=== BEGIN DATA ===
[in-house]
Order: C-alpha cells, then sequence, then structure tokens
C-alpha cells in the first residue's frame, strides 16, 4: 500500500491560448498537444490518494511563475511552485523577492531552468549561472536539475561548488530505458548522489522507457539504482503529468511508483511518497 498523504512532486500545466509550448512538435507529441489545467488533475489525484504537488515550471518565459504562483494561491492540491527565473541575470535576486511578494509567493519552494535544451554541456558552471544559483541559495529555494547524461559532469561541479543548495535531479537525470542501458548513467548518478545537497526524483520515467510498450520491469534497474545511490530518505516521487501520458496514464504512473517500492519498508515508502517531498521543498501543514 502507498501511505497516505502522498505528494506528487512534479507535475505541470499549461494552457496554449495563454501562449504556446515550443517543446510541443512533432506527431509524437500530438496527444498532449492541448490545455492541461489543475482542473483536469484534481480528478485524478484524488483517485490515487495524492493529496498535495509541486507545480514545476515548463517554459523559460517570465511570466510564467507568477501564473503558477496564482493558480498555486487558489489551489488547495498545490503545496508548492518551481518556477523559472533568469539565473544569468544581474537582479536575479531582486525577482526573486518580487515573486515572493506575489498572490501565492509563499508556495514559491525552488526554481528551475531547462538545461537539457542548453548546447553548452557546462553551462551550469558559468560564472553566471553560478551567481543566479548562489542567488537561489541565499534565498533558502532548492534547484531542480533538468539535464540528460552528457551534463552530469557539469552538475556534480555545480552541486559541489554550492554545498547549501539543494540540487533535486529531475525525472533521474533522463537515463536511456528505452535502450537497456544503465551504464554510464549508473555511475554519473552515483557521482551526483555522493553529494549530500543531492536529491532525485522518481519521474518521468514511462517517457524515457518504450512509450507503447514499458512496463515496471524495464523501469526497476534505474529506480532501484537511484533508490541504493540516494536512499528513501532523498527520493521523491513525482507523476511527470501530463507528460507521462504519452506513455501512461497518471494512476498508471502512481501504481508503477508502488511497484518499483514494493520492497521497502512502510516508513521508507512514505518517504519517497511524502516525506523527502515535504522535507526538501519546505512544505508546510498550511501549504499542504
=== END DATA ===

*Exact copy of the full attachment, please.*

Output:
[in-house]
Order: C-alpha cells, then sequence, then structure tokens
C-alpha cells in the first residue's frame, strides 16, 4: 500500500491560448498537444490518494511563475511552485523577492531552468549561472536539475561548488530505458548522489522507457539504482503529468511508483511518497 498523504512532486500545466509550448512538435507529441489545467488533475489525484504537488515550471518565459504562483494561491492540491527565473541575470535576486511578494509567493519552494535544451554541456558552471544559483541559495529555494547524461559532469561541479543548495535531479537525470542501458548513467548518478545537497526524483520515467510498450520491469534497474545511490530518505516521487501520458496514464504512473517500492519498508515508502517531498521543498501543514 502507498501511505497516505502522498505528494506528487512534479507535475505541470499549461494552457496554449495563454501562449504556446515550443517543446510541443512533432506527431509524437500530438496527444498532449492541448490545455492541461489543475482542473483536469484534481480528478485524478484524488483517485490515487495524492493529496498535495509541486507545480514545476515548463517554459523559460517570465511570466510564467507568477501564473503558477496564482493558480498555486487558489489551489488547495498545490503545496508548492518551481518556477523559472533568469539565473544569468544581474537582479536575479531582486525577482526573486518580487515573486515572493506575489498572490501565492509563499508556495514559491525552488526554481528551475531547462538545461537539457542548453548546447553548452557546462553551462551550469558559468560564472553566471553560478551567481543566479548562489542567488537561489541565499534565498533558502532548492534547484531542480533538468539535464540528460552528457551534463552530469557539469552538475556534480555545480552541486559541489554550492554545498547549501539543494540540487533535486529531475525525472533521474533522463537515463536511456528505452535502450537497456544503465551504464554510464549508473555511475554519473552515483557521482551526483555522493553529494549530500543531492536529491532525485522518481519521474518521468514511462517517457524515457518504450512509450507503447514499458512496463515496471524495464523501469526497476534505474529506480532501484537511484533508490541504493540516494536512499528513501532523498527520493521523491513525482507523476511527470501530463507528460507521462504519452506513455501512461497518471494512476498508471502512481501504481508503477508502488511497484518499483514494493520492497521497502512502510516508513521508507512514505518517504519517497511524502516525506523527502515535504522535507526538501519546505512544505508546510498550511501549504499542504